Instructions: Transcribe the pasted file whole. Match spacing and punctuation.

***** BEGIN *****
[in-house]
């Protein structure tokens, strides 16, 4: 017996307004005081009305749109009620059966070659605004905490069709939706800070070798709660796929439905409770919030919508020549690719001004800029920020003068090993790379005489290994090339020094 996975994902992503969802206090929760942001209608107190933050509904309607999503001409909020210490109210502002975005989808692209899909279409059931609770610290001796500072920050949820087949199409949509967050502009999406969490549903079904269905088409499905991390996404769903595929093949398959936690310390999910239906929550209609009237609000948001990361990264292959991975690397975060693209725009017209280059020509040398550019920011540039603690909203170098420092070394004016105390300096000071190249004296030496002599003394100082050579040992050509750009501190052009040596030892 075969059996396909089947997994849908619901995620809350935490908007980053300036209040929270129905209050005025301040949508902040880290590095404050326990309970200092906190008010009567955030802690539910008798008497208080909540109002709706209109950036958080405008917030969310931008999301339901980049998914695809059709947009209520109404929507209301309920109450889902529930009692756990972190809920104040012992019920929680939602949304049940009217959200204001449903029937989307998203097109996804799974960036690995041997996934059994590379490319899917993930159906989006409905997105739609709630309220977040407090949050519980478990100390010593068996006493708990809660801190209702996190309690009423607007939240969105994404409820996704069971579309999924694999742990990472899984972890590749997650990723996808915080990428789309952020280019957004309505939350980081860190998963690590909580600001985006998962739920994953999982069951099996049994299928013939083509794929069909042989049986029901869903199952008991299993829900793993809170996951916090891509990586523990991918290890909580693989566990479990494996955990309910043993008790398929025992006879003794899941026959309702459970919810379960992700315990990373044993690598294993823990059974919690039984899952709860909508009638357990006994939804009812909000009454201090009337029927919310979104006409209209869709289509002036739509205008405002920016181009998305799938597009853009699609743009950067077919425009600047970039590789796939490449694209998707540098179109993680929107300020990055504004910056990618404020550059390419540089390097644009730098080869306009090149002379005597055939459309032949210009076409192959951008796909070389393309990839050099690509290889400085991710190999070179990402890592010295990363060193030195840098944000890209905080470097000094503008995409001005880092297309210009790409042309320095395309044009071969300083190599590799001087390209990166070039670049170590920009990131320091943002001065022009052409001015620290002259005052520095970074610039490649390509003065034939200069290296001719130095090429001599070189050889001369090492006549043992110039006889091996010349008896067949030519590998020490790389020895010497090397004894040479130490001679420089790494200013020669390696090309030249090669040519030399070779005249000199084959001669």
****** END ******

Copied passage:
[in-house]
């Protein structure tokens, strides 16, 4: 017996307004005081009305749109009620059966070659605004905490069709939706800070070798709660796929439905409770919030919508020549690719001004800029920020003068090993790379005489290994090339020094 996975994902992503969802206090929760942001209608107190933050509904309607999503001409909020210490109210502002975005989808692209899909279409059931609770610290001796500072920050949820087949199409949509967050502009999406969490549903079904269905088409499905991390996404769903595929093949398959936690310390999910239906929550209609009237609000948001990361990264292959991975690397975060693209725009017209280059020509040398550019920011540039603690909203170098420092070394004016105390300096000071190249004296030496002599003394100082050579040992050509750009501190052009040596030892 075969059996396909089947997994849908619901995620809350935490908007980053300036209040929270129905209050005025301040949508902040880290590095404050326990309970200092906190008010009567955030802690539910008798008497208080909540109002709706209109950036958080405008917030969310931008999301339901980049998914695809059709947009209520109404929507209301309920109450889902529930009692756990972190809920104040012992019920929680939602949304049940009217959200204001449903029937989307998203097109996804799974960036690995041997996934059994590379490319899917993930159906989006409905997105739609709630309220977040407090949050519980478990100390010593068996006493708990809660801190209702996190309690009423607007939240969105994404409820996704069971579309999924694999742990990472899984972890590749997650990723996808915080990428789309952020280019957004309505939350980081860190998963690590909580600001985006998962739920994953999982069951099996049994299928013939083509794929069909042989049986029901869903199952008991299993829900793993809170996951916090891509990586523990991918290890909580693989566990479990494996955990309910043993008790398929025992006879003794899941026959309702459970919810379960992700315990990373044993690598294993823990059974919690039984899952709860909508009638357990006994939804009812909000009454201090009337029927919310979104006409209209869709289509002036739509205008405002920016181009998305799938597009853009699609743009950067077919425009600047970039590789796939490449694209998707540098179109993680929107300020990055504004910056990618404020550059390419540089390097644009730098080869306009090149002379005597055939459309032949210009076409192959951008796909070389393309990839050099690509290889400085991710190999070179990402890592010295990363060193030195840098944000890209905080470097000094503008995409001005880092297309210009790409042309320095395309044009071969300083190599590799001087390209990166070039670049170590920009990131320091943002001065022009052409001015620290002259005052520095970074610039490649390509003065034939200069290296001719130095090429001599070189050889001369090492006549043992110039006889091996010349008896067949030519590998020490790389020895010497090397004894040479130490001679420089790494200013020669390696090309030249090669040519030399070779005249000199084959001669």